The Sielaffs succeed and innovate because they have a wide, proactive knowledge of their field and can change wisely and quickly, as necessary.

Looking backwards, that probably didn't produce the kind of business plan map Ulrich would have written at the beginning of his enterprise. However, what an admirable and successful place it took them.

The Eisenhower quote I bring in often goes like this, "Plans are nothing; planning is everything."

To me this means that you must thoroughly research as many possible inputs to your endeavor as possible. You will indeed craft a plan based on what you learn. But as the story goes, it's the journey that's more important than the destination.

The plan you design is typically not the one that happens. What will determine if you grow or fade is your knowledge, resources and love of your field. Your ability to survive and grow will depend on your answer to that challenge. But that same challenge is also your greatest opportunity as Ulrich and Eisenhower and countless legions of small businesses can attest. Building your skill and the ability to adapt rapidly and wisely will be your greatest resource.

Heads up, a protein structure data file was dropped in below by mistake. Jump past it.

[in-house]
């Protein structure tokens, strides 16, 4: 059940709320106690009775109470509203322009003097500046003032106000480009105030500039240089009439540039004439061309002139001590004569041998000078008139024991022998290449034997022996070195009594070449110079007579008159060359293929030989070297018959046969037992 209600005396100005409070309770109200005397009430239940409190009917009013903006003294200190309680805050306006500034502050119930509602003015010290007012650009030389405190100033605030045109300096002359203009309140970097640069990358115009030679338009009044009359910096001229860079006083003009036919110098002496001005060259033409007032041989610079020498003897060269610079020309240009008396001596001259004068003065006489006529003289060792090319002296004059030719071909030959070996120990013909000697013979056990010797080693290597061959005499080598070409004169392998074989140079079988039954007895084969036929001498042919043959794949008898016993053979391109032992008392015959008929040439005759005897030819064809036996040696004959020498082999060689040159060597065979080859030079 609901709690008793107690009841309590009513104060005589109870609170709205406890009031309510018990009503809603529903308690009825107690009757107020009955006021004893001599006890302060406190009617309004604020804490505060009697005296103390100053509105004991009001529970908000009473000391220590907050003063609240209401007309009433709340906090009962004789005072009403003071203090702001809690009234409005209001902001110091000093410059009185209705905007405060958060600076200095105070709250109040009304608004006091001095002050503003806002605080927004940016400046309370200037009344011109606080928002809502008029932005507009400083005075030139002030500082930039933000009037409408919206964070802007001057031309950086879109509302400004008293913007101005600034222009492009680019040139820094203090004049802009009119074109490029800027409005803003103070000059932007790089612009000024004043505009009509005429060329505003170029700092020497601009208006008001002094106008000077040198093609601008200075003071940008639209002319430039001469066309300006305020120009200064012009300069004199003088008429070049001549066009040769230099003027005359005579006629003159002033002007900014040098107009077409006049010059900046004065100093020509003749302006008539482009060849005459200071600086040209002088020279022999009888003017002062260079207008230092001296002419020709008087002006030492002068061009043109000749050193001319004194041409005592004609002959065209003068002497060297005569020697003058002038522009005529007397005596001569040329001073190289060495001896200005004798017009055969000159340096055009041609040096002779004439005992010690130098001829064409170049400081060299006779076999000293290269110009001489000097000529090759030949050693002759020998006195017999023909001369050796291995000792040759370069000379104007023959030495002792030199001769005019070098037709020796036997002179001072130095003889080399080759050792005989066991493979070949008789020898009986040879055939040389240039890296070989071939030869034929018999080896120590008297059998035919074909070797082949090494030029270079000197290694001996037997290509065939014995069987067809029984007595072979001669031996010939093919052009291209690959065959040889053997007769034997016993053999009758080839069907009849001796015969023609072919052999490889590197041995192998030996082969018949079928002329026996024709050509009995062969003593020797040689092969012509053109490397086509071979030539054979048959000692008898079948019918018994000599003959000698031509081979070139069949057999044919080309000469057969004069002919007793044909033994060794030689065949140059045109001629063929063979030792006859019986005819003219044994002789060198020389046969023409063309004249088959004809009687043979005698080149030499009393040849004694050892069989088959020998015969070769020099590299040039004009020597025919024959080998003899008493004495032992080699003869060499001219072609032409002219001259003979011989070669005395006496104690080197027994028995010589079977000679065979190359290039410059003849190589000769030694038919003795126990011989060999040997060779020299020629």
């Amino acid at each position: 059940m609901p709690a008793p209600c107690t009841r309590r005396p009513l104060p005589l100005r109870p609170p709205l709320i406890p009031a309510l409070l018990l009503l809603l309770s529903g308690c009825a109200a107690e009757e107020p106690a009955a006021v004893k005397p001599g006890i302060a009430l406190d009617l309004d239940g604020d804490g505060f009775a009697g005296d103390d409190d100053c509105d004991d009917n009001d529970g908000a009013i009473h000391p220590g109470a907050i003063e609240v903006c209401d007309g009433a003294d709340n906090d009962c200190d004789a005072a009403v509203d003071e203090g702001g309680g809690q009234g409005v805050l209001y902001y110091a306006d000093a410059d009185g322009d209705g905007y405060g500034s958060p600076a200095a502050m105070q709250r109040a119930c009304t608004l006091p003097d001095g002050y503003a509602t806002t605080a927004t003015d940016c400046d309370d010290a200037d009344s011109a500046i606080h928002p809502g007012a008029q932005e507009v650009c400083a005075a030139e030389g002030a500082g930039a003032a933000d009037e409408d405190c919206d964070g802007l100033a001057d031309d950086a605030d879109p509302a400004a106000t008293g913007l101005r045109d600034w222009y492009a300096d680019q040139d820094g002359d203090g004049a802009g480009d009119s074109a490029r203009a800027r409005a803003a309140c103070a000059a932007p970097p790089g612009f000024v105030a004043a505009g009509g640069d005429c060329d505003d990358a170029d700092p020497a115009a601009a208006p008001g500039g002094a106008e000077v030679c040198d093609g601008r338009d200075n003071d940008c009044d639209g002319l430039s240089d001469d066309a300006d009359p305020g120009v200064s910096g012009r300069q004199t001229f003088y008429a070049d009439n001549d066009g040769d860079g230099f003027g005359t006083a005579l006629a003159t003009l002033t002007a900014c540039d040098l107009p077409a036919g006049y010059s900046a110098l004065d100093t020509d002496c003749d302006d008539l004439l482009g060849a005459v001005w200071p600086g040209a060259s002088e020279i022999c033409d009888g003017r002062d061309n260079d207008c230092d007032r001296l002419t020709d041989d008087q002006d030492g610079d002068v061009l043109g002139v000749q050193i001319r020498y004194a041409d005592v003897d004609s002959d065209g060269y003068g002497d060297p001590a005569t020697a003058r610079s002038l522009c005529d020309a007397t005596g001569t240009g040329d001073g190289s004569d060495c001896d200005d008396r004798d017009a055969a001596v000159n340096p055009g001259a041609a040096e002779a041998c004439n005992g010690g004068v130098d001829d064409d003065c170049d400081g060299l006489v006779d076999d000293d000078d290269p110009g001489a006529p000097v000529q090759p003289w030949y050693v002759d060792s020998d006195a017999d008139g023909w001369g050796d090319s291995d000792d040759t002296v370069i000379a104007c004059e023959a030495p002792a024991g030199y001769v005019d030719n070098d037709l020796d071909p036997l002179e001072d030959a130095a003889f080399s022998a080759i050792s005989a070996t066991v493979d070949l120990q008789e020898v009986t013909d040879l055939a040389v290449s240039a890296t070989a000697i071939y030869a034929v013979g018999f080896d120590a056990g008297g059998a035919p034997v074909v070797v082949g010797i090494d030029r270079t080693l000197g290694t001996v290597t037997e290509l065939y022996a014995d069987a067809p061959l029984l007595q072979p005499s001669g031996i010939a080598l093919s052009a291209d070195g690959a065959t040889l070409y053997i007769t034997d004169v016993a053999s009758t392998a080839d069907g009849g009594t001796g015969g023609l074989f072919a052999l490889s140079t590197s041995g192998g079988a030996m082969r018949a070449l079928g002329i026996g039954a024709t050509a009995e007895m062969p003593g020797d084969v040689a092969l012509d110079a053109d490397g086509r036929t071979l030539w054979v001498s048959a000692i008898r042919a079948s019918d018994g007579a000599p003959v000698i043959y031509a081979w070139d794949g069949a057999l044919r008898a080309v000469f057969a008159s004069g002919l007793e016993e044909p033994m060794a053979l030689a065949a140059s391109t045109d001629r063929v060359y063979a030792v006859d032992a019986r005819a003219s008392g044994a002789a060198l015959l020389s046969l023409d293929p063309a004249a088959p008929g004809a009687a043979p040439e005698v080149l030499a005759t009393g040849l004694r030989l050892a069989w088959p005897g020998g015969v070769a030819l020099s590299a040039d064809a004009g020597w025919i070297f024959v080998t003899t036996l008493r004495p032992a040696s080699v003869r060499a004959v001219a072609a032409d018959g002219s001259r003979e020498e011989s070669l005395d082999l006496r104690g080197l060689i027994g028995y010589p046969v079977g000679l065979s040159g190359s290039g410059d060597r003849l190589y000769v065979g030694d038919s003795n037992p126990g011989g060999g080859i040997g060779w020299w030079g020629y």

The strongest advice I can share with any new startup or emerging enterprise regarding business planning is to fill the toolkit with as much knowledge and information about your entire field, not just the specific slice you will compete in. Learn widely about every detail, every subset of the field you will be working in. Create systems to store incoming data. Build in processes to continuously search out new resources.

Take good notes. They will serve you well as your own business map develops. I promise.

More important, Ulrich and Eisenhower promise.

Happy planning. Enjoy the journey.

The Sielaff Corporation, Mineral Point, WI

Saturday, January 23, 2010


Many people want to start their own enterprise but they never begin.

This is due to a variety of personal reasons of course. One very common reason I've seen over the years is that people just don't give themselves permission to try.

They are put off by all the language of commerce - market research and business plans and financing and on and on. It all sounds like too much to learn.